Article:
Cleaning-up Toxic Waste
Throughout my Administration, we have been refining Government, striving to make it work better and cost less. One of the best places to apply this principle in the environmental arena is the Superfund program. For far too long, far too many Superfund dollars have been spent on lawyers and not nearly enough have been spent on clean-up. I've directed my Administration to reform this program by cutting legal costs, increasing community involvement, and cleaning up toxic dumps more quickly. The reformed Superfund program will be faster, fairer, and more efficient—and it will put more land back into productive community use. President Clinton, Message to the Congress on Environmental Policy, April 6, 1995
The Clinton administration accelerated the cleanup of the nation's worst toxic waste sites, freeing communities from environmental threats and economic blight. The President also launched initiatives to accelerate the cleanup of brownfields and remove barriers to their redevelopment. Using over $2 billion in private sector investment, the brownfields redevelopment initiative generated thousands of jobs.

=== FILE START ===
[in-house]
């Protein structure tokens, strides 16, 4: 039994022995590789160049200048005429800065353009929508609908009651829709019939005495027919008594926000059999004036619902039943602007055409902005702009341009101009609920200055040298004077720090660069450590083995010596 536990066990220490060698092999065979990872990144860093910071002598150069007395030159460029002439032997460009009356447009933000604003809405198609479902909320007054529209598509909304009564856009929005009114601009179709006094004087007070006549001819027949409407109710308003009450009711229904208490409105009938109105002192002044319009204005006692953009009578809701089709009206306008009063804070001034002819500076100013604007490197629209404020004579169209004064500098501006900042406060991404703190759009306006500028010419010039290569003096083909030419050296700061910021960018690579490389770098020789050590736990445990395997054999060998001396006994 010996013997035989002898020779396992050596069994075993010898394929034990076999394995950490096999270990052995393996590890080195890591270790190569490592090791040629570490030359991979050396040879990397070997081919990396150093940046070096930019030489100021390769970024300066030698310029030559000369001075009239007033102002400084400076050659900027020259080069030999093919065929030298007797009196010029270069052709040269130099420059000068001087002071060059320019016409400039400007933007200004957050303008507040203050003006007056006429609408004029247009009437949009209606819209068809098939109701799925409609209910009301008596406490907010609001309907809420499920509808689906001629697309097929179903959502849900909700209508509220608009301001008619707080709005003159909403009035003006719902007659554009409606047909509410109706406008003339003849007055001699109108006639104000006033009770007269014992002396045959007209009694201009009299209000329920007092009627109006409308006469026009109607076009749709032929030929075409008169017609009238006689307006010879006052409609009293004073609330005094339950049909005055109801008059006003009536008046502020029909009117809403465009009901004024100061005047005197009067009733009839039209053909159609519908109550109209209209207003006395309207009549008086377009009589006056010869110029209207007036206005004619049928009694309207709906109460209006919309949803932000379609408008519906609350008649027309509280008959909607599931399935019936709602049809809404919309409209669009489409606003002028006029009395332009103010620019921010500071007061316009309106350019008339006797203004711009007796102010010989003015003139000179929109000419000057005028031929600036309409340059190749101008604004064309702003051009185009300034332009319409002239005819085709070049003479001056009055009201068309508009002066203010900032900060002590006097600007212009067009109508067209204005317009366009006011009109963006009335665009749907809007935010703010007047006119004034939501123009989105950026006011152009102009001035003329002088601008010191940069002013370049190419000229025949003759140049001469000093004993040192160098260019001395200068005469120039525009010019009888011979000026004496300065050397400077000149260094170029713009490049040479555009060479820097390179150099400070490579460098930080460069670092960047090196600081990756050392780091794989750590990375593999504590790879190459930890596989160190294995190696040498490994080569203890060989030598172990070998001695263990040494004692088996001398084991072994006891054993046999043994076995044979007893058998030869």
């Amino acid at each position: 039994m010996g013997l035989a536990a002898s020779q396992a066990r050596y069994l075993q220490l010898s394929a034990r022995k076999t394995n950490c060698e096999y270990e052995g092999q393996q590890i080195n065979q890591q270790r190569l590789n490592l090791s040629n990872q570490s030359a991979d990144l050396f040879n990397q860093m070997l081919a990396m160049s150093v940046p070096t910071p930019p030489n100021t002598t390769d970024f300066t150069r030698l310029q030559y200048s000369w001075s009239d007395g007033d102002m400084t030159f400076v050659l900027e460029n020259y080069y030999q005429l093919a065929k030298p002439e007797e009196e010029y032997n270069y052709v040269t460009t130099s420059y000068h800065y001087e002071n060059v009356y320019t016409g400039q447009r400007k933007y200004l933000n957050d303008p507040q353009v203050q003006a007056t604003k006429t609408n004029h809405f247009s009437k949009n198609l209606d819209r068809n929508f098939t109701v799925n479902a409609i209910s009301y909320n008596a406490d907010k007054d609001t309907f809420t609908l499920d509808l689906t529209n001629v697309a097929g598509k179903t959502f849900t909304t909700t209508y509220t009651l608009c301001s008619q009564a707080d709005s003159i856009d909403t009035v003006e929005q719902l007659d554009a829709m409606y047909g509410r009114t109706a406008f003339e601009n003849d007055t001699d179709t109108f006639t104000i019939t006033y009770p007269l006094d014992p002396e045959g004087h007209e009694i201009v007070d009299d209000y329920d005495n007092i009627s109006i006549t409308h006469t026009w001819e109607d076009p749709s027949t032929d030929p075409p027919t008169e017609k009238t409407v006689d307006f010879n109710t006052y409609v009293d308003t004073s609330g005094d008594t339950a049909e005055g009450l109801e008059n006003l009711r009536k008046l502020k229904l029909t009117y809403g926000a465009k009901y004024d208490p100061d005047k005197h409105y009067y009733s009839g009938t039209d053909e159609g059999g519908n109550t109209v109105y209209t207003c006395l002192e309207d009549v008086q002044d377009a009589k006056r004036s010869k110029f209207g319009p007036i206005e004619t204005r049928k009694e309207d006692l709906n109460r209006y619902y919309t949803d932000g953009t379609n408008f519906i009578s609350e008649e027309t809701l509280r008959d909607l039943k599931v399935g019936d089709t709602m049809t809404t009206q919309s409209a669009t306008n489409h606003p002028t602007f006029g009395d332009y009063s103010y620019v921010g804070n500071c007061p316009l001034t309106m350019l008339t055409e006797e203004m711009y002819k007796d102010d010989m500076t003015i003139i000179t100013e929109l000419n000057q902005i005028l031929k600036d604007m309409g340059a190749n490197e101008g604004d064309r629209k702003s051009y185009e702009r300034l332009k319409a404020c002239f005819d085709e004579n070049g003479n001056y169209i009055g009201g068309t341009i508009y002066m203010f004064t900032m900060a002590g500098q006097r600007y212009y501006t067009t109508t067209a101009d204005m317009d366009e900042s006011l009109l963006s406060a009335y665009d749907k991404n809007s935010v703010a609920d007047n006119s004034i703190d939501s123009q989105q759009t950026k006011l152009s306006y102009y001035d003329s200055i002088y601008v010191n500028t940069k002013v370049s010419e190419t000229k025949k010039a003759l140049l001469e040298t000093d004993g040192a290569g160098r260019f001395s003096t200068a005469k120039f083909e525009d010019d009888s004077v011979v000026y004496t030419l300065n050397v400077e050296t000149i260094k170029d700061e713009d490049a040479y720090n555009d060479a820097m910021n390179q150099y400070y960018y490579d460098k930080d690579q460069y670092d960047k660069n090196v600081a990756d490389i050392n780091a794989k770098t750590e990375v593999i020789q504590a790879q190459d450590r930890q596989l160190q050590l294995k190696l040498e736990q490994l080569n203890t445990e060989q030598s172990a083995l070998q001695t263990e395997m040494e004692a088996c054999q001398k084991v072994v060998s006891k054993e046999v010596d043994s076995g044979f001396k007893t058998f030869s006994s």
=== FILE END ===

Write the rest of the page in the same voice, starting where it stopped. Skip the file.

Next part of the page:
In February, 1994, Clinton signed Executive Order 12898, which was a landmark statement on “environmental justice” (EJ). Superfund and brownfield sites are predominantly in poor neighborhoods, and this executive order required that all federal agencies "make achieving environmental justice part of its mission by identifying and addressing, as appropriate, disproportionately high and adverse human health or environmental effects of its programs, policies, and activities on minority populations and low-income populations." The issuance of this order required agencies to consider environmental justice when making decisions about policies and practices.